We have created a unique opportunity for residents to influence public policy in San Francisco. We are independent, non-ideological, and non-partisan, and we are guided by data and best practices. Below are six policy initiatives we are advocating the City adopt for a more comprehensive and effective approach to addressing homelessness.
End Street Sleeping
Permanent housing is the solution to homelessness, but the waiting line for housing cannot be on our streets. We have succeeded in bringing interim shelter cabins to San Francisco! In March 2022, the City replaced tents with cabins at the safe sleeping site at 33 Gough. To expand this effort, we have given our public support for Supervisor Mandelman’s "A Place for All" legislation to ensure that San Francisco provides sufficient shelter for unhoused residents.
San Francisco’s unhoused residents have significant behavioral health needs, but the city has a severe shortage of long-term, residential treatment beds. To address this acute need, the Salvation Army is pursuing its "The Way Out" project to build facilities with up to 1,700 beds on land that the Salvation Army already owns in San Francisco. We are helping build public awareness of the project. We are currently organizing an online film screening and panel discussion.
Stop Open-Air Drug Trafficking & Usage
Drug addiction is a prison that keeps many unhoused people on the street. To help people leave the streets, and to improve street conditions for all residents, the City must end open-air drug trafficking and usage. This requires the City to adopt a policy of treatment and enforcement. We are calling on the City to prioritize budgetary and legislative measures, at the local, state, and federal levels.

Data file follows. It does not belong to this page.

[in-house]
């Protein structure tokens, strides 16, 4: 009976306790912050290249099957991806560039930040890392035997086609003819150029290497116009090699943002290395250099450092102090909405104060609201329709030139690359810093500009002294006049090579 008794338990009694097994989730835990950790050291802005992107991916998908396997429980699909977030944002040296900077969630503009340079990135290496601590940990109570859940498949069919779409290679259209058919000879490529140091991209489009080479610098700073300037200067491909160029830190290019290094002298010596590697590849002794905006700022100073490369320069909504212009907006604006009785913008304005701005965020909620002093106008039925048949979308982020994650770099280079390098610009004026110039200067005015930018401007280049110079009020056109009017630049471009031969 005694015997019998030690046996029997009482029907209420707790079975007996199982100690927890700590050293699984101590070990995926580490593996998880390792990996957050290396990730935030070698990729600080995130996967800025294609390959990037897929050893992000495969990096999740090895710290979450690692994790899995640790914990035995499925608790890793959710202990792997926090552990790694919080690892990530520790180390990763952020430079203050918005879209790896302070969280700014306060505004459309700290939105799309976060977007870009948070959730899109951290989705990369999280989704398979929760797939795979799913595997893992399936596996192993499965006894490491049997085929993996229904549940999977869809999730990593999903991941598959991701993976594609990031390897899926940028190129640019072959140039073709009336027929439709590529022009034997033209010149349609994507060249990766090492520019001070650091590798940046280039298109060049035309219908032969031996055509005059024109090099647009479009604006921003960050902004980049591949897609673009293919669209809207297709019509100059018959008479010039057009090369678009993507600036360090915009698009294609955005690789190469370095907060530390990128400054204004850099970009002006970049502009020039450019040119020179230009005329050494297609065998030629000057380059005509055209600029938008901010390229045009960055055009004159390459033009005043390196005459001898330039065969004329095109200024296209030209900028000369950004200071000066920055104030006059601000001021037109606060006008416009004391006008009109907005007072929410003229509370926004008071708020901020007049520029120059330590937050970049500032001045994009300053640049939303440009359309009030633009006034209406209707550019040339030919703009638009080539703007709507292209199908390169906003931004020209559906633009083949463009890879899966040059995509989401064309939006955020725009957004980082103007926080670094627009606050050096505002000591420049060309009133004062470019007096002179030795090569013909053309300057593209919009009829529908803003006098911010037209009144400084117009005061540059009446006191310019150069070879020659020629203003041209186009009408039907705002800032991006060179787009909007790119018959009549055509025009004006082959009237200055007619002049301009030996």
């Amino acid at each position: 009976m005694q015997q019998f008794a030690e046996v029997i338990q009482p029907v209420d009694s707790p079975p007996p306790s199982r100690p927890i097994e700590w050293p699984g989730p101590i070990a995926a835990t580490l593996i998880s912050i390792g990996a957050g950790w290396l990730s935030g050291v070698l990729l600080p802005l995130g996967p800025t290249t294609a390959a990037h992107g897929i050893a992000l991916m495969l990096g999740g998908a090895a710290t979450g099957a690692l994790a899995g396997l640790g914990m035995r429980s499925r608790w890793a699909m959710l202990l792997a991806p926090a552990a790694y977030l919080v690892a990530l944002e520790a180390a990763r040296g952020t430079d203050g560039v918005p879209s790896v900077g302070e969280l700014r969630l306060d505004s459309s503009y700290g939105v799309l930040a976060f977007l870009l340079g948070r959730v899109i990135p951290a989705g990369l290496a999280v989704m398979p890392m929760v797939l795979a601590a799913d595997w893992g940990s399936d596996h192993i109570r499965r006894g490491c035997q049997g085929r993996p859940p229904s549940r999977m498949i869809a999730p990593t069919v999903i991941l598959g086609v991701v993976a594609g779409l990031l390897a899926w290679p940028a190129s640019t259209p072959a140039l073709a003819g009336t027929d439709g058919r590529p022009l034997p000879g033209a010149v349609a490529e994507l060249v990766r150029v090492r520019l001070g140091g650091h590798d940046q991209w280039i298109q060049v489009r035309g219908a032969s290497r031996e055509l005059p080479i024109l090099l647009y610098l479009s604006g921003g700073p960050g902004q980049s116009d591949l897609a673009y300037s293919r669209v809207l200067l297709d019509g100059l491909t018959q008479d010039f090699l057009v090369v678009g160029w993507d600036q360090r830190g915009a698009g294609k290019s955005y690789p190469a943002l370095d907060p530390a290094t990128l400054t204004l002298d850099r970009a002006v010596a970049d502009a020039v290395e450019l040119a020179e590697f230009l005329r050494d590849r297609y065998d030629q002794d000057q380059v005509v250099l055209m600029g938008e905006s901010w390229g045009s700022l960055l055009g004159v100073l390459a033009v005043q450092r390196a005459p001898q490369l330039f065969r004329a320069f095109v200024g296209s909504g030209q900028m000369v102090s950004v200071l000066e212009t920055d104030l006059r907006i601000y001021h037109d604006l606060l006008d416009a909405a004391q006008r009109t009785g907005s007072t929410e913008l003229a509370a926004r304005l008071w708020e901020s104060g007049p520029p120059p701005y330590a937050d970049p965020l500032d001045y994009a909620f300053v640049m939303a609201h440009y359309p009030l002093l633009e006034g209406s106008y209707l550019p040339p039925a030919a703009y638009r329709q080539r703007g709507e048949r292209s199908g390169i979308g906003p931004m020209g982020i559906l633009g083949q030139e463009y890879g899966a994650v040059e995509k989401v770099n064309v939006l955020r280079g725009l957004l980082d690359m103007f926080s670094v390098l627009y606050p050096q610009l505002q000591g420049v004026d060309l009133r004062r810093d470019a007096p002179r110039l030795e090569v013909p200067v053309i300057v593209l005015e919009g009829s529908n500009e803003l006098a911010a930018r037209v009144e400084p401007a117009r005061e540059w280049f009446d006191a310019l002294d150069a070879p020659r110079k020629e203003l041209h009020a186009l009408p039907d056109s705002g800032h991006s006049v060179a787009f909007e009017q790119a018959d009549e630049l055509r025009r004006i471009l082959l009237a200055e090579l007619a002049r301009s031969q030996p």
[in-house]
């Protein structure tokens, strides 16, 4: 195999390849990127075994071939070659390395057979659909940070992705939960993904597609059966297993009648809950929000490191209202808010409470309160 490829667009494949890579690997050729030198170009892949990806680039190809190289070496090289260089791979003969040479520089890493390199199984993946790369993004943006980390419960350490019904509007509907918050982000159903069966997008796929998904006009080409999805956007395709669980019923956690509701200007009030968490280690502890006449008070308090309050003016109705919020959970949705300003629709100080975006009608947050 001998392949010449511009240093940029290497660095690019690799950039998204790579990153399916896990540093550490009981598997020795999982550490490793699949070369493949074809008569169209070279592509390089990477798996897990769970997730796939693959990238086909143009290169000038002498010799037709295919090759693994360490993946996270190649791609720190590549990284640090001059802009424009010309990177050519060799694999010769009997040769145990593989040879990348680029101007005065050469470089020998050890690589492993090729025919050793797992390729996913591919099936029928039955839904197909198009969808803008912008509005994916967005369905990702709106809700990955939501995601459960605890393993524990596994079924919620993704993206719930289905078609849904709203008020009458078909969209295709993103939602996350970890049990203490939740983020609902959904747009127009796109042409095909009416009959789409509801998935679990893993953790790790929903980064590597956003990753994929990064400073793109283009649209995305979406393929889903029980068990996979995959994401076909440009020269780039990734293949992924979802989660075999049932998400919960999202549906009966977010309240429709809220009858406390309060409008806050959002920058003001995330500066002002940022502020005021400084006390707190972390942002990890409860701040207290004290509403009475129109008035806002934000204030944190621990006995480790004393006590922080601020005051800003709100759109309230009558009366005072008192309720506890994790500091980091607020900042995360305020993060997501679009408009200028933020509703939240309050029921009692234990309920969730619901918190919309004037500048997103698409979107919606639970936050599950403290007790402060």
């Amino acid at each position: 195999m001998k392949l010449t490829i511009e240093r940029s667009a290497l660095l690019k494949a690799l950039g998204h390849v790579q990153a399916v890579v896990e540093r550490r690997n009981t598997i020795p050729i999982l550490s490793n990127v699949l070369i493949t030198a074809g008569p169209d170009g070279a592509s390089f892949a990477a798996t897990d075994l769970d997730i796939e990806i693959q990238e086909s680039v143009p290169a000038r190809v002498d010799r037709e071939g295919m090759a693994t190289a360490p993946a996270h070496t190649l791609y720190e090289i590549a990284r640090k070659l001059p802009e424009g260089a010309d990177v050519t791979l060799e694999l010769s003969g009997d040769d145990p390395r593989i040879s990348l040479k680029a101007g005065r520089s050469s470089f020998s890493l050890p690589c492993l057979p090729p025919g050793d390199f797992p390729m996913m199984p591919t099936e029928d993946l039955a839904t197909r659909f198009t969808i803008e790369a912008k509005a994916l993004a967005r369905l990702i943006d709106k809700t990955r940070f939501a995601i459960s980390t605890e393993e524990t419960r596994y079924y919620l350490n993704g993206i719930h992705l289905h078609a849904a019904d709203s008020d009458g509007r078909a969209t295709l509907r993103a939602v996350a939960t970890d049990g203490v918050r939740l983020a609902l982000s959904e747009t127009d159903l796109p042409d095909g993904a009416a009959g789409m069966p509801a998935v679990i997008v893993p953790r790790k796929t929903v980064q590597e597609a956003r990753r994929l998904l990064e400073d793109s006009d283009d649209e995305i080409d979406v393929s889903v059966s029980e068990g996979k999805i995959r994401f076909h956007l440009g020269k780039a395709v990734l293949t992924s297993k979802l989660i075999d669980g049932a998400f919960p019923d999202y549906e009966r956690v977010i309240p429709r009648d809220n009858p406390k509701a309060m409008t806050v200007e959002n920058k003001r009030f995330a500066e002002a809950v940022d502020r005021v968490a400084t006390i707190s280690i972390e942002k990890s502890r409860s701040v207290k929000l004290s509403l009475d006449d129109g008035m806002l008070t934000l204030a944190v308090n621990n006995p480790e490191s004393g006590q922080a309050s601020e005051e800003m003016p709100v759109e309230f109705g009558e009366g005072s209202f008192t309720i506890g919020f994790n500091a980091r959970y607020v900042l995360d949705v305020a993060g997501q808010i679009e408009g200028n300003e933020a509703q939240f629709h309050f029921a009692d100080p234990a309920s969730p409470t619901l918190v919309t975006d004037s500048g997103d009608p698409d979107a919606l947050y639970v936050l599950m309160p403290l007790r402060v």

Keep People Housed
Adopting innovative approaches to building housing, such as flexible financing and modular construction, can significantly reduce the cost and duration of construction. To overcome political roadblocks to these innovations, we will collaborate with other stakeholders -- government representatives, business groups, and affordable housing developers -- to let City policymakers know that these proposed reforms have broad public support and should be adopted.
The City needs to do a better job of collecting data, analyzing performance, and improving policy. RescueSF is organizing community workshops and providing input to the Mayor's Office, the Department of Emergency Management, and the Department of Homelessness on data management and organizational transformation. Improved data management practices will identify the City’s data needs, facilitate program evaluation and learning, and achieve better results. See our dashboard.
Promote Regional Cooperation
San Francisco is not an island, and we need a regional response to address homelessness. To that end, we are planning to organize resident groups throughout the Bay Area to call for intergovernmental cooperation to end homelessness. This project would move us beyond the boundaries of San Francisco. Closer coordination among Bay Area governments would improve policy and promote a more uniform level of services throughout the region.
What You Can Do
Effective change will come only if we make it happen, ourselves. We have to be more personally engaged on the issues that matter to us, and we must hold our political leaders accountable for results. We are looking for effective solutions and will work with people who are moving in the right direction.
To be successful, we need people-powered activism. Please join us by signing up for updates, making a donation, and visiting our current advocacy opportunities page.